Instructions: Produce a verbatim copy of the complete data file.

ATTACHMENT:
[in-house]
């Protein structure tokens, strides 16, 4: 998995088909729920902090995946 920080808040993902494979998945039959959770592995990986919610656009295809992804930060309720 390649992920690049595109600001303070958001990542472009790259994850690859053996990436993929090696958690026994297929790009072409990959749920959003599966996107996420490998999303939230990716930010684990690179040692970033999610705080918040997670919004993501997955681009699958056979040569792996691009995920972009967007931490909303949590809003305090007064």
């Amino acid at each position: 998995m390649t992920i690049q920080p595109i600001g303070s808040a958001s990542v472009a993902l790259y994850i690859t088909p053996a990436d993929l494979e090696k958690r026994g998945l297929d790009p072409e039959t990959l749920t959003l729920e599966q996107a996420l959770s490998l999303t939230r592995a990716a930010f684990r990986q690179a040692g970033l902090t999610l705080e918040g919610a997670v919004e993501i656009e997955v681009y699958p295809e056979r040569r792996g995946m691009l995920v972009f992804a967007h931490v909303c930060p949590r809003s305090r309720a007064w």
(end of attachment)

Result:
[in-house]
């Protein structure tokens, strides 16, 4: 998995088909729920902090995946 920080808040993902494979998945039959959770592995990986919610656009295809992804930060309720 390649992920690049595109600001303070958001990542472009790259994850690859053996990436993929090696958690026994297929790009072409990959749920959003599966996107996420490998999303939230990716930010684990690179040692970033999610705080918040997670919004993501997955681009699958056979040569792996691009995920972009967007931490909303949590809003305090007064």
């Amino acid at each position: 998995m390649t992920i690049q920080p595109i600001g303070s808040a958001s990542v472009a993902l790259y994850i690859t088909p053996a990436d993929l494979e090696k958690r026994g998945l297929d790009p072409e039959t990959l749920t959003l729920e599966q996107a996420l959770s490998l999303t939230r592995a990716a930010f684990r990986q690179a040692g970033l902090t999610l705080e918040g919610a997670v919004e993501i656009e997955v681009y699958p295809e056979r040569r792996g995946m691009l995920v972009f992804a967007h931490v909303c930060p949590r809003s305090r309720a007064w």